Category Archives: Mining

GPU Mining: back in style?

Ethereum 3 month price history

Ethereum: 3 month price history

Yes, it’s been awhile since I’ve posted. =) The GPU mining craze all but died three years ago with the rise of ASIC hardware for scrypt (litecoin) miners. But if the last few weeks are any indication, it looks like we may be in for a major resurgence in popularity.

Bitcoin is currently trading at over $1200—a roughly 400% increase in the past year. Equally interesting is the performance of a couple alternative cryptocurrencies. Ethereum is at ~$32 (up 300% in the last year), with a market cap of $3 billion—about 15% of Bitcoin! Dash is at $100 (+250% over the last year, with much of that gain in the past week).

Dash is based on the X11 algorithm, which means ASIC hardware dominates its mining scene—and getting your hands on an X11-capable ASIC miner is currently fairly difficult, as they’re mostly sold out everywhere. But Ethereum is exclusively minable with modern consumer-grade video cards, and it’s currently quite profitable to do so.

Read on for some “back of the napkin” numbers regarding Ethereum GPU mining profitability, and some current hardware suggestions.

Radeon R9 280X GPU & mining: preliminary results

Now that the excellent Radeon 7950 video cards have essentially become unobtainable, I’m getting a lot of questions from people about how to get the most out of the new Radeon R9 280X in terms of mining. I managed to get my hands on a few Sapphire 280X cards this past week, and have done a little bit of experimenting.

I’ll get around to updating my guide for the 280X at some point in the next couple weeks, but if you’re looking for a good starting point as far as cgminer and undervolting settings go, read on.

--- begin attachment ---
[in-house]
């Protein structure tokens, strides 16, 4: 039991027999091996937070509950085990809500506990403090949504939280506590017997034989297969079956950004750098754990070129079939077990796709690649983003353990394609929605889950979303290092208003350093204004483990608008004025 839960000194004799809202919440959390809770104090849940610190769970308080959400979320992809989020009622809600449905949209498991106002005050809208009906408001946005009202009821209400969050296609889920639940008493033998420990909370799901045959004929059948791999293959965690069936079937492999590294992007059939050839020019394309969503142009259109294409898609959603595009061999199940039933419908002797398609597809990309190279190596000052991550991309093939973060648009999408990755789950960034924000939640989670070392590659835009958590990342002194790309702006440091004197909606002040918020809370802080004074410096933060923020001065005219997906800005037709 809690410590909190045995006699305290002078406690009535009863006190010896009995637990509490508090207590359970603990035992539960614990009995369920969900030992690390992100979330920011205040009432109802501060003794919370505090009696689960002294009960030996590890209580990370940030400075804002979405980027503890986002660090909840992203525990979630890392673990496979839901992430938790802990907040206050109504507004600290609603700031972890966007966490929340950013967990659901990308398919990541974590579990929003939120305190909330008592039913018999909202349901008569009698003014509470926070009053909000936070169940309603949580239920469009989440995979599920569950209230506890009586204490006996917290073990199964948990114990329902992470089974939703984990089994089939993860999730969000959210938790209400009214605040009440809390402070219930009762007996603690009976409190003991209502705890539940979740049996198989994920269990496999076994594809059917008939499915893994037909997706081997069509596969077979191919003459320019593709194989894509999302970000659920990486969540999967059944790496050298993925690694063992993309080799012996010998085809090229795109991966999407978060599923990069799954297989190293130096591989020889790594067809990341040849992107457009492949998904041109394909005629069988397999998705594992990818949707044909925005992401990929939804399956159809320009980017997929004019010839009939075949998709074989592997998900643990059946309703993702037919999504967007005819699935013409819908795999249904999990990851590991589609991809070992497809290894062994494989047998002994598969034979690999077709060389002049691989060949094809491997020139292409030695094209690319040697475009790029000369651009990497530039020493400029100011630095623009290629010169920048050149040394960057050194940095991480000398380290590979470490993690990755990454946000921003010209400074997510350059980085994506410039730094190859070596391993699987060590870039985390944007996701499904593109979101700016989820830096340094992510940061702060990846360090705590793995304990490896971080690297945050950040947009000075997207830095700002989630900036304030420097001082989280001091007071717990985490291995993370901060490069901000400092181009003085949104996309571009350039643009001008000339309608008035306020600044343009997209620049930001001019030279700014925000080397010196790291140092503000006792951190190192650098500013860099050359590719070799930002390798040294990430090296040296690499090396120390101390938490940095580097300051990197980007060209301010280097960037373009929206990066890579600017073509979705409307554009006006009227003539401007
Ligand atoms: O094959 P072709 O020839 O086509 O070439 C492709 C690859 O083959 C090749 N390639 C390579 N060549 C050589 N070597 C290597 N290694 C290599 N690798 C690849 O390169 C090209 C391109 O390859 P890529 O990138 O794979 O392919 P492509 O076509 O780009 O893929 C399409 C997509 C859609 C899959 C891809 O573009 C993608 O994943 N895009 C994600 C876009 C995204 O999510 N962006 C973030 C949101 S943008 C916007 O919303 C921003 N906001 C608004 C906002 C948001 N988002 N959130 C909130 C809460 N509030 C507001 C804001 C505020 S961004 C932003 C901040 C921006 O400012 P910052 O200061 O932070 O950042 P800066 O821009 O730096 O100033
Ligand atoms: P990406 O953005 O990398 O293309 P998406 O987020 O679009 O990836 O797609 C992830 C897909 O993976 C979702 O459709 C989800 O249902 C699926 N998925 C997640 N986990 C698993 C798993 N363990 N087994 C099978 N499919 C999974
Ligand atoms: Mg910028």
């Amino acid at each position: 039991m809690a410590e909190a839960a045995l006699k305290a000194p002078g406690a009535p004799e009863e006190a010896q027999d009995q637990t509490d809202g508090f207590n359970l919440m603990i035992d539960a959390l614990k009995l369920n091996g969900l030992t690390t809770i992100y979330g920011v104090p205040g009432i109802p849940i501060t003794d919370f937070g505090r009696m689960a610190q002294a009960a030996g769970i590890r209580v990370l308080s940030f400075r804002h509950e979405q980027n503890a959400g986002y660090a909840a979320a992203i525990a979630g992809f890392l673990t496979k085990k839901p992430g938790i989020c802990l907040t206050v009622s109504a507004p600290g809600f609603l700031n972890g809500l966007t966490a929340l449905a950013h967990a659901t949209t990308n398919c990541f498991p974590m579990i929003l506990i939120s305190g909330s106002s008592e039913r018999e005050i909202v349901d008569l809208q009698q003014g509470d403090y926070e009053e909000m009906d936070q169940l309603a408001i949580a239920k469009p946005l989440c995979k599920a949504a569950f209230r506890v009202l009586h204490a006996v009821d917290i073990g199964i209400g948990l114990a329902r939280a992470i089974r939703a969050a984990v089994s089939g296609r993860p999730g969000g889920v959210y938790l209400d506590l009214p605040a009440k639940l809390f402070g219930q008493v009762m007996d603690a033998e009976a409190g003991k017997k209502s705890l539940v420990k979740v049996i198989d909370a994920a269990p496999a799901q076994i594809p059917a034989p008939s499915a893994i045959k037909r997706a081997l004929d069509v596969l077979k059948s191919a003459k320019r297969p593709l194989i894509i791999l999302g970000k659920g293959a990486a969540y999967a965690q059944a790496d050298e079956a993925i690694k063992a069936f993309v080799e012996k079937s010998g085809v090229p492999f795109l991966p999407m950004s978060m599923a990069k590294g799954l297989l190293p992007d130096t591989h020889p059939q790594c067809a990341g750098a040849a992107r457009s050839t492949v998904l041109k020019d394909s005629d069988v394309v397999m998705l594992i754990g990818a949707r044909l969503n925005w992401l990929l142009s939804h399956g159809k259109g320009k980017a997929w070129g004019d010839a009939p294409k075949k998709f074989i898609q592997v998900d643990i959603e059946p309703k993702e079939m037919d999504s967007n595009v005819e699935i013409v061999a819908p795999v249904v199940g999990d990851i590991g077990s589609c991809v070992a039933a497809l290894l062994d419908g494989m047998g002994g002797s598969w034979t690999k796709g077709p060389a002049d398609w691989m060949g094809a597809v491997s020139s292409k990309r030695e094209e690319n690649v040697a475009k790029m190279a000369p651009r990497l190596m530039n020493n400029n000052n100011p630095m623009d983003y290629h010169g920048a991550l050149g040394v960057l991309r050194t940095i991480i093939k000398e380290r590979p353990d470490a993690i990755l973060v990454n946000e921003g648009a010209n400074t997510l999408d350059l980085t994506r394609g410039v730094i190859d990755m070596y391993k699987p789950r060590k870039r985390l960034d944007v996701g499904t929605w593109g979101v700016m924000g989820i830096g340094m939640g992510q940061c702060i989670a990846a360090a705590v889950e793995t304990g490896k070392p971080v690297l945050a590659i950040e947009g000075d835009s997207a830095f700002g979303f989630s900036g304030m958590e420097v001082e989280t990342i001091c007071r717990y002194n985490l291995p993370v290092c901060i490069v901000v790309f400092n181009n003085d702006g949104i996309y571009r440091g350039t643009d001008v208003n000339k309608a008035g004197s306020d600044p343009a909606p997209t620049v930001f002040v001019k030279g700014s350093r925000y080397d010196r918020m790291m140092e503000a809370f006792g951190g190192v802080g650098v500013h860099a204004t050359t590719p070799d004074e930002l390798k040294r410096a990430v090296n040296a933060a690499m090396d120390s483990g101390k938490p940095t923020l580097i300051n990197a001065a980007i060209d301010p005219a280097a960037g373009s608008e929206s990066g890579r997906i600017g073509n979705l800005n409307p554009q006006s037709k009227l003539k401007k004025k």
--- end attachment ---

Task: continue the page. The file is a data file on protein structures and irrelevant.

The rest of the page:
Radeon 7950 GPUs are becoming scarce

Many of you have contacted me recently asking for my opinion of x brand/model of 7950 GPU, given that some of the top choices from my mining hardware guide are sold out everywhere. Thought I’d throw up a quick post with some of the best alternatives for those of you that are looking to build a rig.

Yes, the Radeon 7950 is still the best GPU mining platform (and probably will be for quite some time), assuming you don’t have access to free electricity. Click “read more” for the list.

ASRock releasing mining motherboard

ASRock announced today that they’re releasing a motherboard that is specifically targeted at GPU miners. Although ASRock is marketing it as a “bitcoin mining” motherboard, it’ll likely prove far more interesting to scypt-based coin miners (litecoin, etc), as bitcoin mining is now pretty much the realm of ASIC-based hardware.

The H81 Pro BTC has 6 PCIe slots, which means it will support a maximum of six GPUs. The remarkable feature is the inclusion of two molex power connectors on the motherboard, which should prevent the need for powered risers entirely.